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Divorce Related Anger

In 2004, there were more than 153,000 divorces in England and in Wales; this was an increase of more than 4 percent over previous years. Further, two thirds of women filed for divorce and more than 50 percent stated that the husbandís behavior was the cause of the divorce. Divorce related anger is very common both before and after any divorce however anger is frequently compounded when one of the spouses had been unfaithful. Additionally, there will always be resentment in the eyes of the injured party and such resentment can become uncontrollable. Whatís worse is the fact that in failing to control anger, a divorce becomes that much more difficult.

Divorce related anger will affect your abilities at work, at home and more importantly, such anger, when not appropriately managed, can banefully affect the lives of your children. Younger children are very easily influenced by the anger associated with a divorce. Further, not only does excessive anger affect your ability to work but also affects your childrenís ability to adapt to a new environment successfully. In fact, excessive anger can negatively affect their schooling and your children, as a result, may display a sudden or dramatic drop in the area of academic achievement.

Bitterness is usually the culprit behind excessive anger. Many parties use this bitterness to inflict as much emotional pain on the other in any way they possibly can. Excessive anger leads to daily bouts of fighting and, in many instances, the children are used as pawns in this emotionally charged environment.

In terms of custody, usually one parent will maintain physical custody of the children and the other parent will approve of or win visitation rights. Nevertheless, such a division, if it is charged with excessive anger, can become extremely difficult; the party that possesses excessive anger may use the situation to their best advantage by creating an unpleasant atmosphere for visitation.

The courts do not do much to smooth over the bitter consequences of divorce. In fact, the court will make every effort to be impartial: courts will divide property, award custody and award monthly support to the party who has physical custody of the children. Ironically, the courts division of property may fuel the fires of excessive anger in either party.

There are numerous ways to ease the induced anger that is frequently associated with divorce and it is recommended that you find an experienced solicitor. Of course, this will in no way eliminate the anger that may be produced as a result of your divorce, but it can help you keep your rights protected; even if you become the victim of an excessively angry, soon to be ex-spouse. Further, a constructive and sensitive approach by your solicitor in settling any differences makes the divorce less stressful and it does not fan the bitterness and anger that may already exist.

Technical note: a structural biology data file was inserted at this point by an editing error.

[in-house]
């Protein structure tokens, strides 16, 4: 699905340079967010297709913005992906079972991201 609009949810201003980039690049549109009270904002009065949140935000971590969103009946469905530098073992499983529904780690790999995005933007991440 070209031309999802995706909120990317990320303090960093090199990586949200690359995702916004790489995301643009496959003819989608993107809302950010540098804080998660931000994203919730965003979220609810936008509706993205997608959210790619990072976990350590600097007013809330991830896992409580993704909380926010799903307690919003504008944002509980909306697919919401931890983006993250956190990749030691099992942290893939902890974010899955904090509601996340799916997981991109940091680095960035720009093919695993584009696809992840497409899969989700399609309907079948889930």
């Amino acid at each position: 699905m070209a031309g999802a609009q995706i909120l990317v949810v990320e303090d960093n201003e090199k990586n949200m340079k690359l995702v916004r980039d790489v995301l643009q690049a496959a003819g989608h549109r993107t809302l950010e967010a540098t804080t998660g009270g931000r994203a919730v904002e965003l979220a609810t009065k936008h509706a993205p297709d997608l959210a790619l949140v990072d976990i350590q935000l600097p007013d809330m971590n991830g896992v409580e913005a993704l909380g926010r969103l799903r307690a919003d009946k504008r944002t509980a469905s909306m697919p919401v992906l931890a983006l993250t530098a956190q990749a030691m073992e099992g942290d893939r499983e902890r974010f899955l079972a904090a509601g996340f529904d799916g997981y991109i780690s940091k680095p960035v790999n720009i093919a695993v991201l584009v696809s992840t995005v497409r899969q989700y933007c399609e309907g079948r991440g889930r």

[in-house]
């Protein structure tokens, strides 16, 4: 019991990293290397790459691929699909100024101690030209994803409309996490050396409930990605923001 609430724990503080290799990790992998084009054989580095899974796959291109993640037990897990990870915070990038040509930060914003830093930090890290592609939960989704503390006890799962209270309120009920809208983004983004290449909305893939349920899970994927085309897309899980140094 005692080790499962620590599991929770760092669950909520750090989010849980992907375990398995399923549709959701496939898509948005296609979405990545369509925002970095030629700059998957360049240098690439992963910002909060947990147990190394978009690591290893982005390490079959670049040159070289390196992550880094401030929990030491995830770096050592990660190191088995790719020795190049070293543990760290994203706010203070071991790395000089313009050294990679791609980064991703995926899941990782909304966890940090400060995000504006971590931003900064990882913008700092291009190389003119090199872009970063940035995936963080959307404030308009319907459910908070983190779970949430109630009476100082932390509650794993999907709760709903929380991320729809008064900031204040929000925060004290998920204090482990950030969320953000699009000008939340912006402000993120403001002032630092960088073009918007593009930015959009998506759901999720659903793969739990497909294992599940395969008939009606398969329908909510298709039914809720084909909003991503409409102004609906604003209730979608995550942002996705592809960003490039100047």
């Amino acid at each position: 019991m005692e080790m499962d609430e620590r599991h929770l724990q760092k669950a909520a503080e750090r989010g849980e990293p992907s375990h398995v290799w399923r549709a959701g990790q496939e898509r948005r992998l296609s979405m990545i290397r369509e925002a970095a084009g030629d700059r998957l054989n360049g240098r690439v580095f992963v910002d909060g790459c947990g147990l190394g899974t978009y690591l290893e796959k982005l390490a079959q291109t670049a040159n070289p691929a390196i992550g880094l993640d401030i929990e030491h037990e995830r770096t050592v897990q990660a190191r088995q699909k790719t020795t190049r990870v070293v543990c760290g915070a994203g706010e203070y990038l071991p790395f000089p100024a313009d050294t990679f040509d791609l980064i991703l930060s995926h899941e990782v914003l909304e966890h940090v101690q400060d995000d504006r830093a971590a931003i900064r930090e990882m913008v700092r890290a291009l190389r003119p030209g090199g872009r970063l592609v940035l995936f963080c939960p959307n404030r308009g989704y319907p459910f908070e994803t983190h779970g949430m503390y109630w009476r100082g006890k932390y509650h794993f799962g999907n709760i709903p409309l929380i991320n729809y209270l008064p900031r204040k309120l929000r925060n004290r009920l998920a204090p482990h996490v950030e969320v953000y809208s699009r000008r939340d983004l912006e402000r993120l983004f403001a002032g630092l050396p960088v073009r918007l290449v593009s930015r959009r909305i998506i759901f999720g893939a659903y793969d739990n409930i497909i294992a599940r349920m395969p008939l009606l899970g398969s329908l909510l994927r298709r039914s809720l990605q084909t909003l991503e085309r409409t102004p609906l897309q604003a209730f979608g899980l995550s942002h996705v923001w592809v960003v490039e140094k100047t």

The best approach for any solicitor is to take a non-aggressive approach to the proceedings. In doing so, it does not fan any anger and it also bears in mind the fact that you still have to see the other party after the divorce, especially if you have children together. Conversely, it is important to remember that there is a fine line between taking a firm stand and being non-confrontational.

When you do feel excessive anger rising try to remain as calm as possible. In fact, you might want to learn a few relaxation exercises. In addition to relaxation exercises, why not try to start writing a journal? Writing your personal feelings in a journal can benefit you in a number of ways. First, you will have a constructive outlet for your anger, one that will prevent you from hurting yourself or others. Second, you will be able to express your feelings openly in a journal without and fear of repercussions. Finally, you will feel immensely better after releasing your angry feelings and as a result, you will find journaling extremely therapeutic.

If the above suggestions do not help you, try and get emotional counseling by contacting your nearest Citizens Advice Bureau in your area, and find out who may be able to point you to an NGO that you could speak to. Further, always try to remember that divorce should be end to a problem, never the beginning of a new one. Finally, forgive your spouse, let the anger out and just move on. Life is what you make it, so make the best of it.

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